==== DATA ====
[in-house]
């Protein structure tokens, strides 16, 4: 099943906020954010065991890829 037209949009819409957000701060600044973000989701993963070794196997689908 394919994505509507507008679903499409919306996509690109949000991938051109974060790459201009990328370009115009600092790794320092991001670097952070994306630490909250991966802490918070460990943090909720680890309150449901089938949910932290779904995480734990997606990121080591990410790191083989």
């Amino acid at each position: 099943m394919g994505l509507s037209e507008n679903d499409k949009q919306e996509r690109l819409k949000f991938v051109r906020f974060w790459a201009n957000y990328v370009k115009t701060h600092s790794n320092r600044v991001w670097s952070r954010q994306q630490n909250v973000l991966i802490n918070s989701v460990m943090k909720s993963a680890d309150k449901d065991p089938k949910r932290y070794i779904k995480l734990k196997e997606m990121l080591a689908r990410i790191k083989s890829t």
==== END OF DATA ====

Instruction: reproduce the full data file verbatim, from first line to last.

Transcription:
[in-house]
């Protein structure tokens, strides 16, 4: 099943906020954010065991890829 037209949009819409957000701060600044973000989701993963070794196997689908 394919994505509507507008679903499409919306996509690109949000991938051109974060790459201009990328370009115009600092790794320092991001670097952070994306630490909250991966802490918070460990943090909720680890309150449901089938949910932290779904995480734990997606990121080591990410790191083989």
């Amino acid at each position: 099943m394919g994505l509507s037209e507008n679903d499409k949009q919306e996509r690109l819409k949000f991938v051109r906020f974060w790459a201009n957000y990328v370009k115009t701060h600092s790794n320092r600044v991001w670097s952070r954010q994306q630490n909250v973000l991966i802490n918070s989701v460990m943090k909720s993963a680890d309150k449901d065991p089938k949910r932290y070794i779904k995480l734990k196997e997606m990121l080591a689908r990410i790191k083989s890829t």